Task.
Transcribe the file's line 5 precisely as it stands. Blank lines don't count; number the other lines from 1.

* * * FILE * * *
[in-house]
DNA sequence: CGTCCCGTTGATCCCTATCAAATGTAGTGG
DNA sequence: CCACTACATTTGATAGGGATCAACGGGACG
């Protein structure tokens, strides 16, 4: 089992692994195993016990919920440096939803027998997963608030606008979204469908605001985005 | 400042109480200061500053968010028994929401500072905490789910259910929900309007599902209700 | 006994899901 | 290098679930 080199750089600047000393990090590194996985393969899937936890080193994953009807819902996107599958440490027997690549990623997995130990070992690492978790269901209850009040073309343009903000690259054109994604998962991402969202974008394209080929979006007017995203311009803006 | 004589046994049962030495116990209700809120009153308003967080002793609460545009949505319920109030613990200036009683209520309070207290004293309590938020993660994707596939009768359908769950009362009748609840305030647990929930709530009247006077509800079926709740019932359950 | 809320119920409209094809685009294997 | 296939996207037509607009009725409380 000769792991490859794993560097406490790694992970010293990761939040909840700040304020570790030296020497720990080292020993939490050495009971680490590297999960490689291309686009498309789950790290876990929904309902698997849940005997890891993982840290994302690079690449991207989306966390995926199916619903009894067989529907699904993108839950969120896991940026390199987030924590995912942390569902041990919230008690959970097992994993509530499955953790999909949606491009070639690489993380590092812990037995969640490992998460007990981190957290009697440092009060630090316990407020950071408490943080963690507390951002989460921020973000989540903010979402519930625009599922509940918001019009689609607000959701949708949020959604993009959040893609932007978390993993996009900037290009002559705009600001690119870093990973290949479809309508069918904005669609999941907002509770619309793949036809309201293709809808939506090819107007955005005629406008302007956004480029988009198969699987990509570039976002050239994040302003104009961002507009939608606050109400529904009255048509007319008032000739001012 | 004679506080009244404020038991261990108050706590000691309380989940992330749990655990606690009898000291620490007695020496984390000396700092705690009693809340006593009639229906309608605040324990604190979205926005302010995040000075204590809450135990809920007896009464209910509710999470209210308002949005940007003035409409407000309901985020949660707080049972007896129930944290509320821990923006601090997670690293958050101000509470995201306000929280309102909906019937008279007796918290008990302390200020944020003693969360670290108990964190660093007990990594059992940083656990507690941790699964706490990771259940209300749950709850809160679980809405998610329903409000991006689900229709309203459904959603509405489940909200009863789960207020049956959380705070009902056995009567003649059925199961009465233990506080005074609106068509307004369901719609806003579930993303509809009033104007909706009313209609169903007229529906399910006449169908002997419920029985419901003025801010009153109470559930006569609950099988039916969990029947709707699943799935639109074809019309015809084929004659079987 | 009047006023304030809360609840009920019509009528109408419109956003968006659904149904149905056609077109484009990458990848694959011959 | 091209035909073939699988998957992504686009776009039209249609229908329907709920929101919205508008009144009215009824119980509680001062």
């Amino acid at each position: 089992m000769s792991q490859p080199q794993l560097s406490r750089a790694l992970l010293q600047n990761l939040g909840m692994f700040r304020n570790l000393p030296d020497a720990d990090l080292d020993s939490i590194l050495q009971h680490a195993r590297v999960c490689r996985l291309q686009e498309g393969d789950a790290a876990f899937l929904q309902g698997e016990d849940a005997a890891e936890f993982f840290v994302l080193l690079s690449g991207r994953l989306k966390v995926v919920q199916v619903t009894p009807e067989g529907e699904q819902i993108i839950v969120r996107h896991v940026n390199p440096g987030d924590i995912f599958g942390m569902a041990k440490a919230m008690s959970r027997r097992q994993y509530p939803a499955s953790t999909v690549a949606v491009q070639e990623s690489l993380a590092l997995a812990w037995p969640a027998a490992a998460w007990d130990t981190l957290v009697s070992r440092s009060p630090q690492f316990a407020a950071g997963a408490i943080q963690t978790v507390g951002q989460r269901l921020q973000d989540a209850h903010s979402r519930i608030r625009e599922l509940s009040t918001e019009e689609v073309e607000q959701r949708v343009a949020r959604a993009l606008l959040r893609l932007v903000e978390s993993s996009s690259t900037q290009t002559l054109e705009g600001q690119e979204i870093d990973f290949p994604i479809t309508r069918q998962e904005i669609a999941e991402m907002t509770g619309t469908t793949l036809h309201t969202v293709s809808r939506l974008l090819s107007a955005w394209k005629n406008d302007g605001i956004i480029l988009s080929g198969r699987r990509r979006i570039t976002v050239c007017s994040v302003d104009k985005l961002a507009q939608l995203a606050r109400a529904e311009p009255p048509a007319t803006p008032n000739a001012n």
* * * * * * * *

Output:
């Amino acid at each position: 089992m000769s792991q490859p080199q794993l560097s406490r750089a790694l992970l010293q600047n990761l939040g909840m692994f700040r304020n570790l000393p030296d020497a720990d990090l080292d020993s939490i590194l050495q009971h680490a195993r590297v999960c490689r996985l291309q686009e498309g393969d789950a790290a876990f899937l929904q309902g698997e016990d849940a005997a890891e936890f993982f840290v994302l080193l690079s690449g991207r994953l989306k966390v995926v919920q199916v619903t009894p009807e067989g529907e699904q819902i993108i839950v969120r996107h896991v940026n390199p440096g987030d924590i995912f599958g942390m569902a041990k440490a919230m008690s959970r027997r097992q994993y509530p939803a499955s953790t999909v690549a949606v491009q070639e990623s690489l993380a590092l997995a812990w037995p969640a027998a490992a998460w007990d130990t981190l957290v009697s070992r440092s009060p630090q690492f316990a407020a950071g997963a408490i943080q963690t978790v507390g951002q989460r269901l921020q973000d989540a209850h903010s979402r519930i608030r625009e599922l509940s009040t918001e019009e689609v073309e607000q959701r949708v343009a949020r959604a993009l606008l959040r893609l932007v903000e978390s993993s996009s690259t900037q290009t002559l054109e705009g600001q690119e979204i870093d990973f290949p994604i479809t309508r069918q998962e904005i669609a999941e991402m907002t509770g619309t469908t793949l036809h309201t969202v293709s809808r939506l974008l090819s107007a955005w394209k005629n406008d302007g605001i956004i480029l988009s080929g198969r699987r990509r979006i570039t976002v050239c007017s994040v302003d104009k985005l961002a507009q939608l995203a606050r109400a529904e311009p009255p048509a007319t803006p008032n000739a001012n």